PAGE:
But in patches that were open to grazing—and also enclosed to raise temperatures—the mix of plants was much the same as today.
Musk-oxen seem to be responsible for most of the grazing, the study found.
"Not only are animals like caribou and musk-oxen themselves affected by climate change, they also affect how the Arctic responds to climate change," Post added.
(Read: "Fewer Caribou Born as Warming Causes Missed Meals" [May 12, 2008].)
"For decades the Arctic has been considered to be regulated 'bottom up,'" meaning that scientists thought that fewer nutrients in the soil determined how Arctic plants grow, said plant ecologist Laura Gough of the University of Texas in Arlington.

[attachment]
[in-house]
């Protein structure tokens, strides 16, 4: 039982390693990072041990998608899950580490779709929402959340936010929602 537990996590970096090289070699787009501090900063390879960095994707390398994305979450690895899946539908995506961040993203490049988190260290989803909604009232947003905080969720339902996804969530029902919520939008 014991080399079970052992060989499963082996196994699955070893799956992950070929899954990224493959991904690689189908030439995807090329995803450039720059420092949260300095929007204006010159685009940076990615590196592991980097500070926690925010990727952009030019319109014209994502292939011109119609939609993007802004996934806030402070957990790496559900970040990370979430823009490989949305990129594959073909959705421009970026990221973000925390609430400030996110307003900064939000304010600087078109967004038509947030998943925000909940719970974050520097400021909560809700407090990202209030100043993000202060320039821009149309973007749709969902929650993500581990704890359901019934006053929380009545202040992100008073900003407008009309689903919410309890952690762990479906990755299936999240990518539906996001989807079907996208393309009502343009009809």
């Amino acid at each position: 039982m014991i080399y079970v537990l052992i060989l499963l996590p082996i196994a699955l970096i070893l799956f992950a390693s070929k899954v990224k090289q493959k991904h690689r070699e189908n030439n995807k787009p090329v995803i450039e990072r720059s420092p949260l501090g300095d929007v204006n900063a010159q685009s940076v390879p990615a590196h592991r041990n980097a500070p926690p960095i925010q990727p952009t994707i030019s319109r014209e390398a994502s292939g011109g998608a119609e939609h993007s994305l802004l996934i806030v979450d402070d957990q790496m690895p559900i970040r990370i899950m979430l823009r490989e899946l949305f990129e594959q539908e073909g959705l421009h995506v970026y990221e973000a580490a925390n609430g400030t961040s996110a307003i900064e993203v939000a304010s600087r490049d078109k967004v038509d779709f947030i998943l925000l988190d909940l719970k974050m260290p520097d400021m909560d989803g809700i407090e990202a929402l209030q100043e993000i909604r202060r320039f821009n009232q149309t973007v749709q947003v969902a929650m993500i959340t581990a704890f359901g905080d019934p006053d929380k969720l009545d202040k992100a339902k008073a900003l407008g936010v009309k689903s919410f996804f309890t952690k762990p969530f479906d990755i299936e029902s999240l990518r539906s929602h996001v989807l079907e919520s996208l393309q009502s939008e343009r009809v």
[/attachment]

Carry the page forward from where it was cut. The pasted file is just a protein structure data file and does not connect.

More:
But the new study shows that "mammals have the potential to counteract effects of warming on Arctic systems," added Gough, who was not involved in the new study.
"It is true that herbivores are relatively few in number in [the] tundra compared with warmer areas, but their effects can be intense," she said.
Although large grazers are sparsely spread across the Arctic—altogether there are about five million caribou and tens of thousands of musk-oxen—they eat enough plants to shape the ecosystem.
Shrubs are darker and absorb more heat, so if they spread due to continued global warming, this would create a "positive feedback" that makes the warming worse.
By preventing or delaying this change, grazers could help temper the warming of the planet, said Arctic ecologist Greg Henry of the University of British Columbia in Vancouver, Canada.
"This could be a very important finding as some predictions of effects of the increased shrub cover are equivalent to doubling the [atmospheric] CO2 again," Henry said.
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